That said, I’d like to give my take on MGTOW, which I hold in high regard despite the fact that I don’t practice it myself.
Several years ago, Zed explained MGTOW (Men Going Their Own Way) to me. According to Zed, it wasn’t merely a response to the difficulties of dealing with contemporary Western women, but men as well. He told me that every time men got together to collaborate on some men’s project, a circular firing squad would soon form and then the whole thing would go to hell. Other problems included men instantaneously dropping MRA activism when they met a woman. His solution, developed together with Rob Fedders (if I recall correctly) and some others, was to simply “go your own way.” It sounds simple, but it does require a conceptual change: a rejection of social norms and expectations, some degree of deprivation and a radical self-reliance. This is even harder than it sounds, especially if you don’t have any experience with it.
Because it’s so difficult, men who can follow that path are worthy of admiration. Dick Proenneke, the man whose videos from the Alaskan wilderness (where he lived alone for some 30 years) are often featured during PBS fund drives, is a pretty impressive example of a man going his own way. So are a number of famous mystics and hermits, such as the Desert Fathers of the early Christian Church, Buddhist ascetics, Sufi holy men and others of various schools and sects. Of course, these are extreme examples, but the point is that there’s something monastic about going your own way. It’s definitely compelling – as a young man I was intrigued by the idea – but I don’t think most people are up to it. I certainly wasn’t. I blew the one opportunity I had to live a monastic lifestyle when I turned down some Buddhist monks who offered me a job teaching English in a monastery some 10,000 feet up in the Kunlun mountains, which surely would have resulted in a great deal of isolation. Why did I turn them down? Well, there was a girl back in Peking, you see… And there’s where I, like most other men, failed at MGTOW.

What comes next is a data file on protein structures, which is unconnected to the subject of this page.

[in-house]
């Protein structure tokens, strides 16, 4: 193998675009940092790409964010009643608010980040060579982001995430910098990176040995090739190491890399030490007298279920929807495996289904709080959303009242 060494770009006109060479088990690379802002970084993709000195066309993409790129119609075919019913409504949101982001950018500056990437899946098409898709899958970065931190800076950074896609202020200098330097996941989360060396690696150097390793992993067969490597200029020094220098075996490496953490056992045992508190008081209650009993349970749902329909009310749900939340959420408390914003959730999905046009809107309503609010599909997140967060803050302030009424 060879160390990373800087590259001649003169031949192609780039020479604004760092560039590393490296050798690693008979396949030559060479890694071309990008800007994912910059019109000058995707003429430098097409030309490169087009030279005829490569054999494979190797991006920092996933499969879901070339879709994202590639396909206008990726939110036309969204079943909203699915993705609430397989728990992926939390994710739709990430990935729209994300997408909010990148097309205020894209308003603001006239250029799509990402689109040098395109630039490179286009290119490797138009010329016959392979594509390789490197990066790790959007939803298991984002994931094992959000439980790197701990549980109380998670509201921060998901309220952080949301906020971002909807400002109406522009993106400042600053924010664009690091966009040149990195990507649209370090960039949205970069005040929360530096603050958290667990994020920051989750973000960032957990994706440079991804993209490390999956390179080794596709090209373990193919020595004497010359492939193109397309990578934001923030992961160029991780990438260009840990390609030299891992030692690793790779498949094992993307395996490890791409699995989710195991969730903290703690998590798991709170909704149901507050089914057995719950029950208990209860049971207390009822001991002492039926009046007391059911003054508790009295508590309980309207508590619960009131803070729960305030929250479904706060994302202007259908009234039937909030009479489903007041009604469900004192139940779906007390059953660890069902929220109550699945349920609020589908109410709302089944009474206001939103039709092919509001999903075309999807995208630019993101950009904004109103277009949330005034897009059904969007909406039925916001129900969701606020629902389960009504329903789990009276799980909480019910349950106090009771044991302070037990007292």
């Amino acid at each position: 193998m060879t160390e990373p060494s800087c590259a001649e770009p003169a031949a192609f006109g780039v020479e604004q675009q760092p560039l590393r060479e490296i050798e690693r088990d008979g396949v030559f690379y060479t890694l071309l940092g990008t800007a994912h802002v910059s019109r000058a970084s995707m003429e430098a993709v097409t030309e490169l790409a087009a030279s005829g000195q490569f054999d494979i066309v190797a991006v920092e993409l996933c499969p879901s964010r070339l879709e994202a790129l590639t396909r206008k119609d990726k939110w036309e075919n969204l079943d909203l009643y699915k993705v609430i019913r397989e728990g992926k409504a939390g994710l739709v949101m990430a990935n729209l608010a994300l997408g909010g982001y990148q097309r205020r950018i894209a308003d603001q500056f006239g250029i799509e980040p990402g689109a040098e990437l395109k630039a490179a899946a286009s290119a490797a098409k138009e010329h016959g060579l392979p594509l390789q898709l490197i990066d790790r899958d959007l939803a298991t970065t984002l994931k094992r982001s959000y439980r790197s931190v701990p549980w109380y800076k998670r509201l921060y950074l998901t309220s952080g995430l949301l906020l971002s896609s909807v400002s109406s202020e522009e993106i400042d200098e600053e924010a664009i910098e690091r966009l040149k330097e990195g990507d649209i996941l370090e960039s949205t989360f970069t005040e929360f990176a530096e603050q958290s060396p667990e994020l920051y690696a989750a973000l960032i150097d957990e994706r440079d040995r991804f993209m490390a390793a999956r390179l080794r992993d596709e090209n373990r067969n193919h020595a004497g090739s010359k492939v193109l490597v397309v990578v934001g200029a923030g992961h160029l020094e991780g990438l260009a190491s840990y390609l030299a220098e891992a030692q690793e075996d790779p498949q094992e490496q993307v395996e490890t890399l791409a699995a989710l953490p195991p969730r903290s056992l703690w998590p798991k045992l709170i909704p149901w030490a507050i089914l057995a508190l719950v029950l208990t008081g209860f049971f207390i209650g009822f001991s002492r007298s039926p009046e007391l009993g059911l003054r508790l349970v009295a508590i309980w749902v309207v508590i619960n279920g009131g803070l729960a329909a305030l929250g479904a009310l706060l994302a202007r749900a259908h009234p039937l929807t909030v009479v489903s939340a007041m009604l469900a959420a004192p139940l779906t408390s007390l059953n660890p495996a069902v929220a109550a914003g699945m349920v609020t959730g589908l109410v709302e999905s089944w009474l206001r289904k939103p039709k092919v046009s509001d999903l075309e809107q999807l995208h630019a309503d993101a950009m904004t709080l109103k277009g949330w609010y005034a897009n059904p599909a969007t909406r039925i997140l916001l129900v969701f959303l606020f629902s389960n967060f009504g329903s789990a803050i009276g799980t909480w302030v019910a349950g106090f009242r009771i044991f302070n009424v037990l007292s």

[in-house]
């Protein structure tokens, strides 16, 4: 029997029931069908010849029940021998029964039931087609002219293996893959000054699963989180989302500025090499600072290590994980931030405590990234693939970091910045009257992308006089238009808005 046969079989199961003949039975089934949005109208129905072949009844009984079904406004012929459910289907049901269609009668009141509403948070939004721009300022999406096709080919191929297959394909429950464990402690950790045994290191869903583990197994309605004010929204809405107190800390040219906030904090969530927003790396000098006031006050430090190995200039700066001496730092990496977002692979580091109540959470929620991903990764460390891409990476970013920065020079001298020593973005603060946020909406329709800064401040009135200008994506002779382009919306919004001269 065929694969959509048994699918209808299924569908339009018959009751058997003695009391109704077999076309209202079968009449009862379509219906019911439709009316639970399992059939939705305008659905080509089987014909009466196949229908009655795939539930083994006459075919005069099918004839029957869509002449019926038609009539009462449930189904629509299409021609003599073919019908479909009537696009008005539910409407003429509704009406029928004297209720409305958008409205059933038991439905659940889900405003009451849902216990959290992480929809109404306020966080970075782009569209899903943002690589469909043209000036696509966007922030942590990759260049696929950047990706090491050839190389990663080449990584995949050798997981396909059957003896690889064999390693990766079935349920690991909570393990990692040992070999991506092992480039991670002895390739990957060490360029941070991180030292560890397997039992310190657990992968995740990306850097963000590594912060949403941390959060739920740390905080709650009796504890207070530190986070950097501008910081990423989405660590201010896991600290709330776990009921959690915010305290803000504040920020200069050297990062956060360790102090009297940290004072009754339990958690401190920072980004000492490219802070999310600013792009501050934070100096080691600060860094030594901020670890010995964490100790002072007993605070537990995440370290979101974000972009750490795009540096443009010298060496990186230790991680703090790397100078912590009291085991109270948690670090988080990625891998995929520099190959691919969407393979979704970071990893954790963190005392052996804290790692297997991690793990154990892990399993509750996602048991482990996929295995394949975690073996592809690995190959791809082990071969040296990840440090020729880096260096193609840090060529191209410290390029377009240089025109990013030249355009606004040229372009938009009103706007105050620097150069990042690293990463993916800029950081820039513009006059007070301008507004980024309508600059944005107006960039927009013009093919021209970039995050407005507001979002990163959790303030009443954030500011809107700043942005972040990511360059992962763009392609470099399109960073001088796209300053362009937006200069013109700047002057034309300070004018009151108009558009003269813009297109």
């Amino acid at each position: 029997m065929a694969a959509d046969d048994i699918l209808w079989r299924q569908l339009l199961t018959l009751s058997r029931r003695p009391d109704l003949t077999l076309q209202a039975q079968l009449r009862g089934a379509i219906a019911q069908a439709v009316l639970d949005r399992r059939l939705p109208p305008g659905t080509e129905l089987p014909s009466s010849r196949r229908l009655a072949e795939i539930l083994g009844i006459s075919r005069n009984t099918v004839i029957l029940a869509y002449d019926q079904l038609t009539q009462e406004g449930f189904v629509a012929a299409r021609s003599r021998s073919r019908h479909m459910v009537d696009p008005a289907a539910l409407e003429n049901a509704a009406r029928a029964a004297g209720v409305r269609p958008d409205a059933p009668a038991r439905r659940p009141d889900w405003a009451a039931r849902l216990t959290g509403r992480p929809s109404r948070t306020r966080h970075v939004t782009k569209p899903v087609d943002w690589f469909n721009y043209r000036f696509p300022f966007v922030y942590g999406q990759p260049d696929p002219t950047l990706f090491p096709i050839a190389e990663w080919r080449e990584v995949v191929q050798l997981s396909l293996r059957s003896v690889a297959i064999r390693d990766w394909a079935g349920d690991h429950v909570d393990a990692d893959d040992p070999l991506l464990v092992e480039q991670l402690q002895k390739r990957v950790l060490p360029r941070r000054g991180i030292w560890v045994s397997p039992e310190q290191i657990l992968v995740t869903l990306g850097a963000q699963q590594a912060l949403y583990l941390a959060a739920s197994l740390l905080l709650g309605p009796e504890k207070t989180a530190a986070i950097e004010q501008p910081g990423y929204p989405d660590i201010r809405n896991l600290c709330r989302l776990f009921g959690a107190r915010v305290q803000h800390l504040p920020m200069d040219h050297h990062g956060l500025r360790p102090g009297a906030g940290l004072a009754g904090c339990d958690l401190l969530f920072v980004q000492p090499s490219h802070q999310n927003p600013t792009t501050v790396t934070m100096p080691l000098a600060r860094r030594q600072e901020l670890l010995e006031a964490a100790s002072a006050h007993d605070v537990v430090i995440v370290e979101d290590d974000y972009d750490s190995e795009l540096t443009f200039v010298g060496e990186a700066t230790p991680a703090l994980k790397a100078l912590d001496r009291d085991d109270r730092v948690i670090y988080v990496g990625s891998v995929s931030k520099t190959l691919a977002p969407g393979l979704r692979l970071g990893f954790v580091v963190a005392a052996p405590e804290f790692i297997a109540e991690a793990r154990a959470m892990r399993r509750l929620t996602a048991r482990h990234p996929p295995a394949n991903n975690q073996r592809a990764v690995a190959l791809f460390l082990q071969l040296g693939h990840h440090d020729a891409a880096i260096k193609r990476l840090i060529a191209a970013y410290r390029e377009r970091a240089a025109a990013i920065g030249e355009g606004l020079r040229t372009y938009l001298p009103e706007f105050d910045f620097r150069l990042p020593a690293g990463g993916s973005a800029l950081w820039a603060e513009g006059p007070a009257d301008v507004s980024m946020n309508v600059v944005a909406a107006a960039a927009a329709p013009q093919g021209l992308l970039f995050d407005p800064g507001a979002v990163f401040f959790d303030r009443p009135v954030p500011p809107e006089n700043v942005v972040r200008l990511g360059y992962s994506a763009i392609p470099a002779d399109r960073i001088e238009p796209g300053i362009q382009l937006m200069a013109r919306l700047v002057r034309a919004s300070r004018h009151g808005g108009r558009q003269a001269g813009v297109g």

And I know that if I tried it today I’d fail again. I’m just not cut out for it. After my divorce, I went my own way for about exactly as long as it took for me to emotionally recover from the event — about three years.
However, for those who can handle it, I think it’s an important calling. Our society would be better off with more men who have a personal, unfiltered relationship with creation. There’s something reassuring about the idea that a man can find meaning away from to the ceaseless buzzing of the hive mind. It reminds us that humans do not have the only word — nature itself can lead us to enlightenment and understanding. It lets us know that men can withstand solitude, and find peace within themselves. Paradoxically, this has a profound social value, and this must be why there has always been so much popular respect – even veneration – for men who choose to go it alone.
MGTOW is an esoteric pursuit. If it were easy and common, there would be no reason to admire men who truly go their own way. This is why it will never be a particularly popular lifestyle choice, and this is why it should be seen as a calling rather than a solution.